Strengthening the management of unliquidated obligations (ULO) is an important financial management initiative. As mentioned in the Report, the Department has made significant improvements in this area over the past two years. The Unliquidated Obligation System was implemented in FY 2000. We use this system facilitate the reconciliation, monitoring, reporting and oversight of unliquidated obligations worldwide. Data in the system is analyzed in various strata and reports to facilitate the review and management of open items. These processes will be repeated and expanded upon during FY 2003. We continue to develop reports and procedures to use in working with offices to improve the management of unliquidated obligations.

Implementation of Managerial Cost Accounting Standards (MCAS) is an important financial management initiative. The Department is making reasonable progress in implementing MCAS, but acknowledges that additional work is needed to fully comply with these standards. To address MCAS requirements and account for expenditure information necessary for budgeting information and performance measurement, the Department is developing a Central Financial Planning System (CFPS). Phase 4 of CFPS, scheduled for September of 2003 and is included in our FFMIA Remediation Plan, will enable the timely and accurate reporting of cost information and associate that information with budget and strategic goals. .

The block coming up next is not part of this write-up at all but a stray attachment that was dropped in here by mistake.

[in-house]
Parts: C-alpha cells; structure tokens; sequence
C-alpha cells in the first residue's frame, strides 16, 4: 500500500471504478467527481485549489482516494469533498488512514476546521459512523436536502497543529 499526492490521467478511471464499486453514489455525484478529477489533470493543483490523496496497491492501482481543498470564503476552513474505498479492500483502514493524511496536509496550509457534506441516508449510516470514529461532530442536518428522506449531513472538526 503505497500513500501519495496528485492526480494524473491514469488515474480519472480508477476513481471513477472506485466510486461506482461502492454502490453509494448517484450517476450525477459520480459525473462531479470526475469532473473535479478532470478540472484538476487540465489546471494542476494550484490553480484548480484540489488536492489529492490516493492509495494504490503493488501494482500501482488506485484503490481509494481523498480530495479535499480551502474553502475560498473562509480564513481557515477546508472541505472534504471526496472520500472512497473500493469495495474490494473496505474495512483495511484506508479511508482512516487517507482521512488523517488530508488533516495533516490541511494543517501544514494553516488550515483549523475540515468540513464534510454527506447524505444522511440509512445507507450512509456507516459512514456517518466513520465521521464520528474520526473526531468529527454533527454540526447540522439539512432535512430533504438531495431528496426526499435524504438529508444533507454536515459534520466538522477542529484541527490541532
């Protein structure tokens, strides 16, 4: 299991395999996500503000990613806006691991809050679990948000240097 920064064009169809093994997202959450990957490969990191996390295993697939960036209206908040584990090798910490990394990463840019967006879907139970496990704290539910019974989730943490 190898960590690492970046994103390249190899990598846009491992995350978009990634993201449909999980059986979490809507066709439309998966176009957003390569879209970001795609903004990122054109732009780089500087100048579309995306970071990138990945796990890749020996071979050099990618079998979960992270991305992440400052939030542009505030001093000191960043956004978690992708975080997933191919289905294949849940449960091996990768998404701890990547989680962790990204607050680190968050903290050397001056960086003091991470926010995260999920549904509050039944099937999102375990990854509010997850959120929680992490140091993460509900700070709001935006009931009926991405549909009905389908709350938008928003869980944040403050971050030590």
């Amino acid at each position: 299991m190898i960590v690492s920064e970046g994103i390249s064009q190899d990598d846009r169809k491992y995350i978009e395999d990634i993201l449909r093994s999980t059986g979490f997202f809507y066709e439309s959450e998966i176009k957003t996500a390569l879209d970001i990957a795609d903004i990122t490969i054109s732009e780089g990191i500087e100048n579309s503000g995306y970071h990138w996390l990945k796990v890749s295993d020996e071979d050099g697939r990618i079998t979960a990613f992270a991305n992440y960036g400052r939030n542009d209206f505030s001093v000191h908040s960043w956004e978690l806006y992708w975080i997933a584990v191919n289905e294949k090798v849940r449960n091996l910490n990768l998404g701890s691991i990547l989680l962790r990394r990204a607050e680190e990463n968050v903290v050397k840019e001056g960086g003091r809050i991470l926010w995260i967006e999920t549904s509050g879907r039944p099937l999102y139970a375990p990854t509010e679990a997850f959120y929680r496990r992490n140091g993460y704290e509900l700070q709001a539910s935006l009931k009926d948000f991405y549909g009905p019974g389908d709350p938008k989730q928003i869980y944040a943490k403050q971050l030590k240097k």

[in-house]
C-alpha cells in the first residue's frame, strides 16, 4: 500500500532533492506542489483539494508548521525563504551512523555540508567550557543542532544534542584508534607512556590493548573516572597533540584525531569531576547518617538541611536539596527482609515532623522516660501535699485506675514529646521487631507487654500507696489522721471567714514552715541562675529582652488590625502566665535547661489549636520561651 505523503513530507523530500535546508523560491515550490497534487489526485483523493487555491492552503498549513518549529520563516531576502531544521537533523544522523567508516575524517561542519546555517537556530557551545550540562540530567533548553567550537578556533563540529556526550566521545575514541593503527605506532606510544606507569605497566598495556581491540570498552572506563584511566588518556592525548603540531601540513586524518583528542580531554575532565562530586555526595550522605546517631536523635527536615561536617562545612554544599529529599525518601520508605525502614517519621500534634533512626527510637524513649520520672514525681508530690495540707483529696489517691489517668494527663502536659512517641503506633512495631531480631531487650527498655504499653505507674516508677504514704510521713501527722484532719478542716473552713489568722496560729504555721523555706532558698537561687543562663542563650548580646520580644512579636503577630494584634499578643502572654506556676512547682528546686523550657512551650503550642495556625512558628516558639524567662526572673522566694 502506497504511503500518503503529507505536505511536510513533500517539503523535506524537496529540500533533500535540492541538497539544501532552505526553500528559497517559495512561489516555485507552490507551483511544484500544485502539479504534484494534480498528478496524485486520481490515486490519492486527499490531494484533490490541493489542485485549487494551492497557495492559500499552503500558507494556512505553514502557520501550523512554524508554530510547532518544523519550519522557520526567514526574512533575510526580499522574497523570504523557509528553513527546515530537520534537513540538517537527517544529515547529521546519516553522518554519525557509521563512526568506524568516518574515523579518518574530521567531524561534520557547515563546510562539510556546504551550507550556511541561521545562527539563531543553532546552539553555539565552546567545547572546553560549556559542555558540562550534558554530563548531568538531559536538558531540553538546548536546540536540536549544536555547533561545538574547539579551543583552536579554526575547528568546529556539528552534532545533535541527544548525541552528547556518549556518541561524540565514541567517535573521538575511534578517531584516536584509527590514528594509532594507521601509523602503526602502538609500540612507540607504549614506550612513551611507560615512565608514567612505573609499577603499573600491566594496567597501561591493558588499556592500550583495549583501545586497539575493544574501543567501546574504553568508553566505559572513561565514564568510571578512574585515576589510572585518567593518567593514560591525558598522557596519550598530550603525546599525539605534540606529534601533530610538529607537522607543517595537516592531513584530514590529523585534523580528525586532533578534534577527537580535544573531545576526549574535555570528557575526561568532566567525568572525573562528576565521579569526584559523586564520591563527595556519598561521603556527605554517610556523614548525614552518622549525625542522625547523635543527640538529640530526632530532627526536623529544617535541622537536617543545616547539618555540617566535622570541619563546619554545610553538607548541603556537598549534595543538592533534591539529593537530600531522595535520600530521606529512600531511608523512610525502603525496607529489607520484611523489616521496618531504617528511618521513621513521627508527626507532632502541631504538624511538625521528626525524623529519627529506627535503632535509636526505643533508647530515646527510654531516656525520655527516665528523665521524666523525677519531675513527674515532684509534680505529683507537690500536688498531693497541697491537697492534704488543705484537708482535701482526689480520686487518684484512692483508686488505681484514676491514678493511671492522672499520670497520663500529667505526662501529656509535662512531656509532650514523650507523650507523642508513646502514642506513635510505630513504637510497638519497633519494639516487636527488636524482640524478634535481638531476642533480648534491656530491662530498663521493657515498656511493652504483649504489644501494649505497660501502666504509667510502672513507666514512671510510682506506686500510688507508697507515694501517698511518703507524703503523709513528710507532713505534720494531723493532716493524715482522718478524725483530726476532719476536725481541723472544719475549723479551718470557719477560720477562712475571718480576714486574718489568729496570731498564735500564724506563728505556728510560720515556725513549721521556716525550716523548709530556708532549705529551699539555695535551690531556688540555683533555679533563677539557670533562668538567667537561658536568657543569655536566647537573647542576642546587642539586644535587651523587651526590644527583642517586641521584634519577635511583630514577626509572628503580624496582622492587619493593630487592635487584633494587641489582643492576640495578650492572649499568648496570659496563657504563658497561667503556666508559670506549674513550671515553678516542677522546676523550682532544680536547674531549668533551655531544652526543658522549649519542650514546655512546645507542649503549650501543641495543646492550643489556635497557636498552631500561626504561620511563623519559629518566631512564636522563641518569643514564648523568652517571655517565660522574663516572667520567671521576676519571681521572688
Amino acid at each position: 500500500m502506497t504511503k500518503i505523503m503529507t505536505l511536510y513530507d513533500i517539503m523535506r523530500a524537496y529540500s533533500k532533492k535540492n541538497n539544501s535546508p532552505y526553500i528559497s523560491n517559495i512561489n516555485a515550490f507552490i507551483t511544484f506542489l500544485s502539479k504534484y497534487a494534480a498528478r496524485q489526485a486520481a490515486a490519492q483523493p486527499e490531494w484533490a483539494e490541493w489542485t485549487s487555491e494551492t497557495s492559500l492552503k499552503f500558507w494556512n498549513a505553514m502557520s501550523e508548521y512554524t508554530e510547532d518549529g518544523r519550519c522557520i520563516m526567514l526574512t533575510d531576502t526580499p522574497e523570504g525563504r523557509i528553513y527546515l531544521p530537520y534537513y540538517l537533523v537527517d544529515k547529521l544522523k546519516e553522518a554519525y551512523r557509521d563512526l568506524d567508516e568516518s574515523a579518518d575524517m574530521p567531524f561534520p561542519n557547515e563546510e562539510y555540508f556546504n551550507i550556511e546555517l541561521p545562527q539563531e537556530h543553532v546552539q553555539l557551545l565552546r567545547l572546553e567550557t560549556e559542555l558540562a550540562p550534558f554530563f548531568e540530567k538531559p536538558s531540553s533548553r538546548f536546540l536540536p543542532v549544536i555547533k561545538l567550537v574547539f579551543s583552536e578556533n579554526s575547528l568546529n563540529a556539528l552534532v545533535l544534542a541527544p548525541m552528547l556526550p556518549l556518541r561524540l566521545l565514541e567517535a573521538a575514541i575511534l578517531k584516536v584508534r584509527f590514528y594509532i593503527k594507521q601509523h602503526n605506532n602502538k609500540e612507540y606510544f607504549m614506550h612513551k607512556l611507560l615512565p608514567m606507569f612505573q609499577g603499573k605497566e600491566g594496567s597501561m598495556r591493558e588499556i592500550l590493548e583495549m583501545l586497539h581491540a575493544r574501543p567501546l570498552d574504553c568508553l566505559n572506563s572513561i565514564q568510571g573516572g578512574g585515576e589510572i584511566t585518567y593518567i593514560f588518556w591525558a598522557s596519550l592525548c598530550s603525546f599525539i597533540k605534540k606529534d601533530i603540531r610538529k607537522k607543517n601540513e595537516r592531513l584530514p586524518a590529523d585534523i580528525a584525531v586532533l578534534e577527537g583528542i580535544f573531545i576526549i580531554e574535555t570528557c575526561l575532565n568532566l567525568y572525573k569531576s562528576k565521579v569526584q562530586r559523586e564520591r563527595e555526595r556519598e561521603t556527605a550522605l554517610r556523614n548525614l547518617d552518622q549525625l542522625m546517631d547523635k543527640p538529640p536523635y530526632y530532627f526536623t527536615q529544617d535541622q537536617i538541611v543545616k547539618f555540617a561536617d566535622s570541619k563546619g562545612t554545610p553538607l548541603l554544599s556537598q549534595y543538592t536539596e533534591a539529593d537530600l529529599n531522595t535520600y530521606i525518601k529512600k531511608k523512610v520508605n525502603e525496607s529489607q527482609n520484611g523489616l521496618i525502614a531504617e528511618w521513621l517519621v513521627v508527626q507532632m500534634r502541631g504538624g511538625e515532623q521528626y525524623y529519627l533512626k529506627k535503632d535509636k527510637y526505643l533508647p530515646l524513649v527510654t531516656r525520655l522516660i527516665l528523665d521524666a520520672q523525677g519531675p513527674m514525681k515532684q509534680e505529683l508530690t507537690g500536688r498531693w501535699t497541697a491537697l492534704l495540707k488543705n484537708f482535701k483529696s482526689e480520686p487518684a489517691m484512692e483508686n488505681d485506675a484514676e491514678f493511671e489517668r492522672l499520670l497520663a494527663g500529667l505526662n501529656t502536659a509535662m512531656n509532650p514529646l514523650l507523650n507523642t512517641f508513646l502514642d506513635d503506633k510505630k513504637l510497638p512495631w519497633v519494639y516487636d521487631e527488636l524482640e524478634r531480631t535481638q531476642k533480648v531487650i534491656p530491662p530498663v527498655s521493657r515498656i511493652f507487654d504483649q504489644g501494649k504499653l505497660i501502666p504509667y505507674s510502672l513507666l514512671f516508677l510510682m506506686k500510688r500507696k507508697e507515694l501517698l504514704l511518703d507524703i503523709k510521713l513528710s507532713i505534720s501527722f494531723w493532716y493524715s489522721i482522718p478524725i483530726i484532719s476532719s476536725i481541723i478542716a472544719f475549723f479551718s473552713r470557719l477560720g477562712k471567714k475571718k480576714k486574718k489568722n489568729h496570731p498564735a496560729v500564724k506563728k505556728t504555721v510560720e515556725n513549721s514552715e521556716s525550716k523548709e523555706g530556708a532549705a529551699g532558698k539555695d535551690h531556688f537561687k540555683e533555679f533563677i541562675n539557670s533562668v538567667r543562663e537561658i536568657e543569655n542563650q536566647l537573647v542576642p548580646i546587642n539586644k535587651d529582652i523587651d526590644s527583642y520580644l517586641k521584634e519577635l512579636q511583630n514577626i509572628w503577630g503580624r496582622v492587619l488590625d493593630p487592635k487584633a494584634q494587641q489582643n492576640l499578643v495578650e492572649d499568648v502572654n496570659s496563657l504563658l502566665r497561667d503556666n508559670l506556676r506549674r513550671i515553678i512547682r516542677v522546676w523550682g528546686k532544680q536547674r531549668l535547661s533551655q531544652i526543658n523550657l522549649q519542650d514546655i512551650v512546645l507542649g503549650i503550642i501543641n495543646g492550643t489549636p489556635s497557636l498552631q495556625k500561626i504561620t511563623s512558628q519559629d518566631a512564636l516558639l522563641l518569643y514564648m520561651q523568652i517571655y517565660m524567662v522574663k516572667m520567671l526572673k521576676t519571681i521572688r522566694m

We thank you for the opportunity to comment on the draft report and for working with us in a collaborative manner on the FY 2002 financial statements. We believe that our offices have made considerable progress over the past several years. The Department is committed to continuing its efforts to improve management of its programs and the quality of its financial reporting. If you have any questions concerning our response to the Report, please contact Christopher H. Flaggs, Managing Director, Financial Policy, Reporting and Analysis, on (202) 261-8625.